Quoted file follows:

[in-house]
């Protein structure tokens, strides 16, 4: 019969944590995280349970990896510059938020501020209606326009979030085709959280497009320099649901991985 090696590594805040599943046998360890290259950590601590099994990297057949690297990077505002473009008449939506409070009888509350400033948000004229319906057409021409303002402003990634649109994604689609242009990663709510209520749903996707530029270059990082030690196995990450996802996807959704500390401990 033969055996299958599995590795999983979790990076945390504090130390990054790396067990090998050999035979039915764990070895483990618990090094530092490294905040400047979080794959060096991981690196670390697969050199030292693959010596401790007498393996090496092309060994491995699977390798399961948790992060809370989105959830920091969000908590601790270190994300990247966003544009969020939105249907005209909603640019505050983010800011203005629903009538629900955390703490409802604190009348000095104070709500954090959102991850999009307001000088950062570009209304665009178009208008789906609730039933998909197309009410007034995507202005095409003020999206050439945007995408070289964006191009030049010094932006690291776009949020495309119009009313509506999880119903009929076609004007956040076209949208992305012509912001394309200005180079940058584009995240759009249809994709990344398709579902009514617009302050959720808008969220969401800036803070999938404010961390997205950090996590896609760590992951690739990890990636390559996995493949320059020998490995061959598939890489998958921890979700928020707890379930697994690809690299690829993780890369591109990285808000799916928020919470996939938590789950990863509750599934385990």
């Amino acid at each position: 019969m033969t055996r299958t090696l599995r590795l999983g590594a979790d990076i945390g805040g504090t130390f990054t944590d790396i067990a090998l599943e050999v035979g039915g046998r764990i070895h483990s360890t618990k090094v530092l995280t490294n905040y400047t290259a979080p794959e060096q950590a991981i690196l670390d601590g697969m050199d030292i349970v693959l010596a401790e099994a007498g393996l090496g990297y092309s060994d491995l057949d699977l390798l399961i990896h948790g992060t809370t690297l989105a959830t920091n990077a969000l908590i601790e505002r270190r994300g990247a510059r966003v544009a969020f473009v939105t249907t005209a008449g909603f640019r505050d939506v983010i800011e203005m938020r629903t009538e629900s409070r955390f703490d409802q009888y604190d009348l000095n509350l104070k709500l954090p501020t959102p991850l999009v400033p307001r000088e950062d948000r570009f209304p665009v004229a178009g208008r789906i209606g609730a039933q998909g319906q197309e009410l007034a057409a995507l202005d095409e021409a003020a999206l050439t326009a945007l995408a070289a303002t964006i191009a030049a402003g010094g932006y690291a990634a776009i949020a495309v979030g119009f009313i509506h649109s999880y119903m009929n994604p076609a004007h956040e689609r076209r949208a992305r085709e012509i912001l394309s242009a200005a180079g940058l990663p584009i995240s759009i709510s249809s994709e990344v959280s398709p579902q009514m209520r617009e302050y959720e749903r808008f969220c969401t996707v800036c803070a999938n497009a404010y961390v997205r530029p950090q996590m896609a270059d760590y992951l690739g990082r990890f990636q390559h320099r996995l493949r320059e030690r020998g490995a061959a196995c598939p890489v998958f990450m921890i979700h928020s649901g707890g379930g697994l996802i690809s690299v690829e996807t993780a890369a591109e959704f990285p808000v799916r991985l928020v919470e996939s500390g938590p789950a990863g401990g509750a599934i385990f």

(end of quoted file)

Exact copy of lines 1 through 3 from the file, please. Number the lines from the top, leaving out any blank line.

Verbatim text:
[in-house]
């Protein structure tokens, strides 16, 4: 019969944590995280349970990896510059938020501020209606326009979030085709959280497009320099649901991985 090696590594805040599943046998360890290259950590601590099994990297057949690297990077505002473009008449939506409070009888509350400033948000004229319906057409021409303002402003990634649109994604689609242009990663709510209520749903996707530029270059990082030690196995990450996802996807959704500390401990 033969055996299958599995590795999983979790990076945390504090130390990054790396067990090998050999035979039915764990070895483990618990090094530092490294905040400047979080794959060096991981690196670390697969050199030292693959010596401790007498393996090496092309060994491995699977390798399961948790992060809370989105959830920091969000908590601790270190994300990247966003544009969020939105249907005209909603640019505050983010800011203005629903009538629900955390703490409802604190009348000095104070709500954090959102991850999009307001000088950062570009209304665009178009208008789906609730039933998909197309009410007034995507202005095409003020999206050439945007995408070289964006191009030049010094932006690291776009949020495309119009009313509506999880119903009929076609004007956040076209949208992305012509912001394309200005180079940058584009995240759009249809994709990344398709579902009514617009302050959720808008969220969401800036803070999938404010961390997205950090996590896609760590992951690739990890990636390559996995493949320059020998490995061959598939890489998958921890979700928020707890379930697994690809690299690829993780890369591109990285808000799916928020919470996939938590789950990863509750599934385990």
């Amino acid at each position: 019969m033969t055996r299958t090696l599995r590795l999983g590594a979790d990076i945390g805040g504090t130390f990054t944590d790396i067990a090998l599943e050999v035979g039915g046998r764990i070895h483990s360890t618990k090094v530092l995280t490294n905040y400047t290259a979080p794959e060096q950590a991981i690196l670390d601590g697969m050199d030292i349970v693959l010596a401790e099994a007498g393996l090496g990297y092309s060994d491995l057949d699977l390798l399961i990896h948790g992060t809370t690297l989105a959830t920091n990077a969000l908590i601790e505002r270190r994300g990247a510059r966003v544009a969020f473009v939105t249907t005209a008449g909603f640019r505050d939506v983010i800011e203005m938020r629903t009538e629900s409070r955390f703490d409802q009888y604190d009348l000095n509350l104070k709500l954090p501020t959102p991850l999009v400033p307001r000088e950062d948000r570009f209304p665009v004229a178009g208008r789906i209606g609730a039933q998909g319906q197309e009410l007034a057409a995507l202005d095409e021409a003020a999206l050439t326009a945007l995408a070289a303002t964006i191009a030049a402003g010094g932006y690291a990634a776009i949020a495309v979030g119009f009313i509506h649109s999880y119903m009929n994604p076609a004007h956040e689609r076209r949208a992305r085709e012509i912001l394309s242009a200005a180079g940058l990663p584009i995240s759009i709510s249809s994709e990344v959280s398709p579902q009514m209520r617009e302050y959720e749903r808008f969220c969401t996707v800036c803070a999938n497009a404010y961390v997205r530029p950090q996590m896609a270059d760590y992951l690739g990082r990890f990636q390559h320099r996995l493949r320059e030690r020998g490995a061959a196995c598939p890489v998958f990450m921890i979700h928020s649901g707890g379930g697994l996802i690809s690299v690829e996807t993780a890369a591109e959704f990285p808000v799916r991985l928020v919470e996939s500390g938590p789950a990863g401990g509750a599934i385990f």